The positive trends that marked a strong year in mobile
2014 was a very memorable year for smartphones. We’ve seen a leap forward in both iPhone and Android design standards, the wider roll-out of 4G in the UK, and some truly excellent options for those on a budget.
That’s not all. Here’s the ten smartphone features we really loved getting to know in the last twelve months.
Three makes us Feel at Home
One of our pet peeves of 2014 was the continued insistence from mobile networks on charging roaming costs.
That’s why Three’s Feel at Home initiative appealed to us so much. Here was a deal that let you use your allowance to call and text the UK and use your data abroad without paying anything extra.
Feel at Home isn’t yet comprehensive, but it does apply in 16 territories – and not just in Europe either. Australia, the US, Hong Kong, and Israel were also included, among others.
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iOS 8 Continuity
Once you’ve started using Continuity in iOS 8 (or iOS 8.1, more specifically), you’ll wonder why there hasn’t been this seamless relationship between phone and computer before now.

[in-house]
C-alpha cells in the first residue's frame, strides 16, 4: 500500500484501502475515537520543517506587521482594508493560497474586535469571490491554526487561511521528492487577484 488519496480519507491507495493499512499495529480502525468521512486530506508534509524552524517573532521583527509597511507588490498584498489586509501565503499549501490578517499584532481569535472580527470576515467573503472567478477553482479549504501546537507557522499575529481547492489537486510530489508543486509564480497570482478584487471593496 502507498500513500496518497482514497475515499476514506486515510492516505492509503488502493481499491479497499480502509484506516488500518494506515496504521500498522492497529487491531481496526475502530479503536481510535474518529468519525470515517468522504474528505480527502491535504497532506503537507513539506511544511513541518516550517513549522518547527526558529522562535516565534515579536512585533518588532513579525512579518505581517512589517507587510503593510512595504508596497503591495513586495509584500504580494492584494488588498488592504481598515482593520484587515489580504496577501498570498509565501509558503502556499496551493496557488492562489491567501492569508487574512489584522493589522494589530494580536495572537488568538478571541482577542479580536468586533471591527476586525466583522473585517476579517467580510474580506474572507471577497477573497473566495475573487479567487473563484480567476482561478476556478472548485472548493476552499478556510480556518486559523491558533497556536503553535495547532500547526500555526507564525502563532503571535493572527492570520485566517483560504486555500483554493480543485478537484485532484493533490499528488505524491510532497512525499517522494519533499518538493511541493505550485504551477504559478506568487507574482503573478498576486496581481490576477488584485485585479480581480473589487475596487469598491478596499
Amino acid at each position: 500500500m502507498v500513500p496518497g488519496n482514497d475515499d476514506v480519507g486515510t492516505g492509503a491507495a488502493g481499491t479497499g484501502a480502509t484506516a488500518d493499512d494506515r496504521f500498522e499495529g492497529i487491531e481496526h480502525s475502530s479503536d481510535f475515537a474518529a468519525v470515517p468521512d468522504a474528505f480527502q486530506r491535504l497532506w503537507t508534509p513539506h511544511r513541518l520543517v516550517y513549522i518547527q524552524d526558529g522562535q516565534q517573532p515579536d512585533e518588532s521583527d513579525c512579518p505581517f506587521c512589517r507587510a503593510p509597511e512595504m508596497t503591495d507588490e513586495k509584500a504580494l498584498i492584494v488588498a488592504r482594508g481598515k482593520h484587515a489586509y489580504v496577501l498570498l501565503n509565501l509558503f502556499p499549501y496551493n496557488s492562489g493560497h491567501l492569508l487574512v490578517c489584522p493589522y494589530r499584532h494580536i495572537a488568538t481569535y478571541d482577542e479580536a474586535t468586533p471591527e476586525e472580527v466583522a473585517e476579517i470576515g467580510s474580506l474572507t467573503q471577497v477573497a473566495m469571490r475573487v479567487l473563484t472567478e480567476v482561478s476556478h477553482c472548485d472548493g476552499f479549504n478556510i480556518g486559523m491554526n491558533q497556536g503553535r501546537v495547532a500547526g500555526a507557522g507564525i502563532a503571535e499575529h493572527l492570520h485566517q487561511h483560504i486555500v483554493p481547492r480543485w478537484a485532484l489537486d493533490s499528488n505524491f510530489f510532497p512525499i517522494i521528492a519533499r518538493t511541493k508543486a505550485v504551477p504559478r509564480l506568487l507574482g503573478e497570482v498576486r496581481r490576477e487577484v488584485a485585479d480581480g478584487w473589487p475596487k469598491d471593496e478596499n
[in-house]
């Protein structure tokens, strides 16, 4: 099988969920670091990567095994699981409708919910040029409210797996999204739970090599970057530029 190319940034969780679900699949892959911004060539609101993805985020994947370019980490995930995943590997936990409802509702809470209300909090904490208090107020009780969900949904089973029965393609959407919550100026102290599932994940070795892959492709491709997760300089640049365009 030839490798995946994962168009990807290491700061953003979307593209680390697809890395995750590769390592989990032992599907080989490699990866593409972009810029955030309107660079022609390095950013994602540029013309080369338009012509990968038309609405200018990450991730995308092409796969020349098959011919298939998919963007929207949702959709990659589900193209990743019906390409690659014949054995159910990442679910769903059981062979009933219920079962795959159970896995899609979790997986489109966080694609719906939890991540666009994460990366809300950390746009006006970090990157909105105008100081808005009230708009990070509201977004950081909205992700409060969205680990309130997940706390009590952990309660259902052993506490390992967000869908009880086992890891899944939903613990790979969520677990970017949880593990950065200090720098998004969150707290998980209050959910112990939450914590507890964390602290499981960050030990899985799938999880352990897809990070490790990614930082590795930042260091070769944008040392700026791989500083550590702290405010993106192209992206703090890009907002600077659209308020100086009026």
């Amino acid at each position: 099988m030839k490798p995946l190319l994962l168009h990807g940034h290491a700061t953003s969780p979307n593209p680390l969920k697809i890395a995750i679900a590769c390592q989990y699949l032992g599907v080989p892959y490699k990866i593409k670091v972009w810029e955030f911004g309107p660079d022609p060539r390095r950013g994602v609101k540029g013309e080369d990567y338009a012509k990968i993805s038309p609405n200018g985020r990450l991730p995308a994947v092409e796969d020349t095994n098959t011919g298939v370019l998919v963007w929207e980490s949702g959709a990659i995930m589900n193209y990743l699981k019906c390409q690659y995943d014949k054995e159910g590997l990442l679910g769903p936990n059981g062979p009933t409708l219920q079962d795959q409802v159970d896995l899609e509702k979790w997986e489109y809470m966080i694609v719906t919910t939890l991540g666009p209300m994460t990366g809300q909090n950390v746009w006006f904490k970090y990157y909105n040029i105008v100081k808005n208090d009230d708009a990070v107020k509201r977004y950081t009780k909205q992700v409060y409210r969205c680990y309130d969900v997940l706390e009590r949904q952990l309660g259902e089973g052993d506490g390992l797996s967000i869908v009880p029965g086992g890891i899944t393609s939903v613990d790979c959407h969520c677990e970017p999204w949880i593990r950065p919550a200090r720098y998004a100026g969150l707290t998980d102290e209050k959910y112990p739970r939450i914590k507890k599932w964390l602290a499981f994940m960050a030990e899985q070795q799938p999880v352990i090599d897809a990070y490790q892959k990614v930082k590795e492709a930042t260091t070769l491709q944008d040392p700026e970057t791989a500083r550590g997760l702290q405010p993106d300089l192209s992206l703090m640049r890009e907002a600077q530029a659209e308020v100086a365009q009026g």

Why, of course I want to receive all of my iPhone message notifications and calls on my MacBook. Hasn’t it always been this way?
Perhaps seamless isn’t the right word to use here. Continuity on iOS 8.1 and and OS X Yosemite is still a little flaky, periodically changing its mind about what works and when. But when it’s on song, it feels like the future.
Going underground with NFC
From the summer of 2014, it finally became possible to ditch your Oyster card and simply use your smartphone to pay for the London Underground, provided you were on EE or Vodafone.
For those who live or work in the UK capital, this was a godsend. The fewer bits of plastic we had to remember in the morning, the better.
Here’s to this convenient payment method being expanded in 2015.
Backing LG G3’s rear buttons
There was much to like in our smartphone of the year, the LG G3. It was the first major phone to turn up with a QHD or 2K display, and the tiny bezels around that display ensured that it remained merely big despite its massive 5.5-inch screen size.
Then there was its innovative laser autofocus system, which provided a lightning fast lock-on.